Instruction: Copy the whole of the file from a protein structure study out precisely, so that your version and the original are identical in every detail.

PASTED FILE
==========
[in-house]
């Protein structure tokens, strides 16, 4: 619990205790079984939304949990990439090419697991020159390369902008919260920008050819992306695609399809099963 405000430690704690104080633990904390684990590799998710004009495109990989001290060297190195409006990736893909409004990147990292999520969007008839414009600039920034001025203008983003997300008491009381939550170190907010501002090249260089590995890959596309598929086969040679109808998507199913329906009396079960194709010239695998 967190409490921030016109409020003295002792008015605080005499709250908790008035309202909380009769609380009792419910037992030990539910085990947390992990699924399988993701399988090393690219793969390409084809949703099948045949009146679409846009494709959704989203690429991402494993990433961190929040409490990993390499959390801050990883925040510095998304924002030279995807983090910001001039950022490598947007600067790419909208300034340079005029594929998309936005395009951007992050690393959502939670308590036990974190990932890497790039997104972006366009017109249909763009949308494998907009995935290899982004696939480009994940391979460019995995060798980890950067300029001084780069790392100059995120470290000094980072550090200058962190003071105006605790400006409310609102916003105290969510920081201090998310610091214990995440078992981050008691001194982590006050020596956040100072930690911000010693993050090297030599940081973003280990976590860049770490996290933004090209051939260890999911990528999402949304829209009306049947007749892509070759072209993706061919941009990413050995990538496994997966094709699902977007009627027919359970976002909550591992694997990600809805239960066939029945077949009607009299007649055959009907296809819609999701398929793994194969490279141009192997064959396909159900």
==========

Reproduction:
[in-house]
């Protein structure tokens, strides 16, 4: 619990205790079984939304949990990439090419697991020159390369902008919260920008050819992306695609399809099963 405000430690704690104080633990904390684990590799998710004009495109990989001290060297190195409006990736893909409004990147990292999520969007008839414009600039920034001025203008983003997300008491009381939550170190907010501002090249260089590995890959596309598929086969040679109808998507199913329906009396079960194709010239695998 967190409490921030016109409020003295002792008015605080005499709250908790008035309202909380009769609380009792419910037992030990539910085990947390992990699924399988993701399988090393690219793969390409084809949703099948045949009146679409846009494709959704989203690429991402494993990433961190929040409490990993390499959390801050990883925040510095998304924002030279995807983090910001001039950022490598947007600067790419909208300034340079005029594929998309936005395009951007992050690393959502939670308590036990974190990932890497790039997104972006366009017109249909763009949308494998907009995935290899982004696939480009994940391979460019995995060798980890950067300029001084780069790392100059995120470290000094980072550090200058962190003071105006605790400006409310609102916003105290969510920081201090998310610091214990995440078992981050008691001194982590006050020596956040100072930690911000010693993050090297030599940081973003280990976590860049770490996290933004090209051939260890999911990528999402949304829209009306049947007749892509070759072209993706061919941009990413050995990538496994997966094709699902977007009627027919359970976002909550591992694997990600809805239960066939029945077949009607009299007649055959009907296809819609999701398929793994194969490279141009192997064959396909159900």